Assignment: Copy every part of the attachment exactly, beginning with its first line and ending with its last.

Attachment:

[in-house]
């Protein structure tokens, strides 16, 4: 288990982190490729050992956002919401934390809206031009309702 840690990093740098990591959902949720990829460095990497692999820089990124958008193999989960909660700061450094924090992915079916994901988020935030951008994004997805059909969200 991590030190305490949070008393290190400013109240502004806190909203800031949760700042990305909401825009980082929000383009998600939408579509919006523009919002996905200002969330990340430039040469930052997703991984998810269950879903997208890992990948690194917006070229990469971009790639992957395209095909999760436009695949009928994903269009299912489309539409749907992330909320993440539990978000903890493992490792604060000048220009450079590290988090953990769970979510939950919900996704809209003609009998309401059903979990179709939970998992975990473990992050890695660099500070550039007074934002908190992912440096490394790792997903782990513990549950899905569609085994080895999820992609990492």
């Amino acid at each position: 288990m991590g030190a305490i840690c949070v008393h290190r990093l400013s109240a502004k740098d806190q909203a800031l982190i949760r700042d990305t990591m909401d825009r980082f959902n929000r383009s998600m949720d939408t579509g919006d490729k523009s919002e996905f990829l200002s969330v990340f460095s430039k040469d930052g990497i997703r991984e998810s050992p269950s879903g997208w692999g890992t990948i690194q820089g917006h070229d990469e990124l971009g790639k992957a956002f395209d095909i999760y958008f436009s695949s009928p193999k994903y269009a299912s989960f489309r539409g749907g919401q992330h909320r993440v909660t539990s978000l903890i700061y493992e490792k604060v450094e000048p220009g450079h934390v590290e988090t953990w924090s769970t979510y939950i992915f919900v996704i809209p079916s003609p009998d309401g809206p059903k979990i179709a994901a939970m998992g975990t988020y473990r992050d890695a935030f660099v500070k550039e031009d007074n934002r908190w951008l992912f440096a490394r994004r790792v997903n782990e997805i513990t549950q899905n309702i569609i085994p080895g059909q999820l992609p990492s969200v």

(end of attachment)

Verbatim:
[in-house]
């Protein structure tokens, strides 16, 4: 288990982190490729050992956002919401934390809206031009309702 840690990093740098990591959902949720990829460095990497692999820089990124958008193999989960909660700061450094924090992915079916994901988020935030951008994004997805059909969200 991590030190305490949070008393290190400013109240502004806190909203800031949760700042990305909401825009980082929000383009998600939408579509919006523009919002996905200002969330990340430039040469930052997703991984998810269950879903997208890992990948690194917006070229990469971009790639992957395209095909999760436009695949009928994903269009299912489309539409749907992330909320993440539990978000903890493992490792604060000048220009450079590290988090953990769970979510939950919900996704809209003609009998309401059903979990179709939970998992975990473990992050890695660099500070550039007074934002908190992912440096490394790792997903782990513990549950899905569609085994080895999820992609990492």
């Amino acid at each position: 288990m991590g030190a305490i840690c949070v008393h290190r990093l400013s109240a502004k740098d806190q909203a800031l982190i949760r700042d990305t990591m909401d825009r980082f959902n929000r383009s998600m949720d939408t579509g919006d490729k523009s919002e996905f990829l200002s969330v990340f460095s430039k040469d930052g990497i997703r991984e998810s050992p269950s879903g997208w692999g890992t990948i690194q820089g917006h070229d990469e990124l971009g790639k992957a956002f395209d095909i999760y958008f436009s695949s009928p193999k994903y269009a299912s989960f489309r539409g749907g919401q992330h909320r993440v909660t539990s978000l903890i700061y493992e490792k604060v450094e000048p220009g450079h934390v590290e988090t953990w924090s769970t979510y939950i992915f919900v996704i809209p079916s003609p009998d309401g809206p059903k979990i179709a994901a939970m998992g975990t988020y473990r992050d890695a935030f660099v500070k550039e031009d007074n934002r908190w951008l992912f440096a490394r994004r790792v997903n782990e997805i513990t549950q899905n309702i569609i085994p080895g059909q999820l992609p990492s969200v």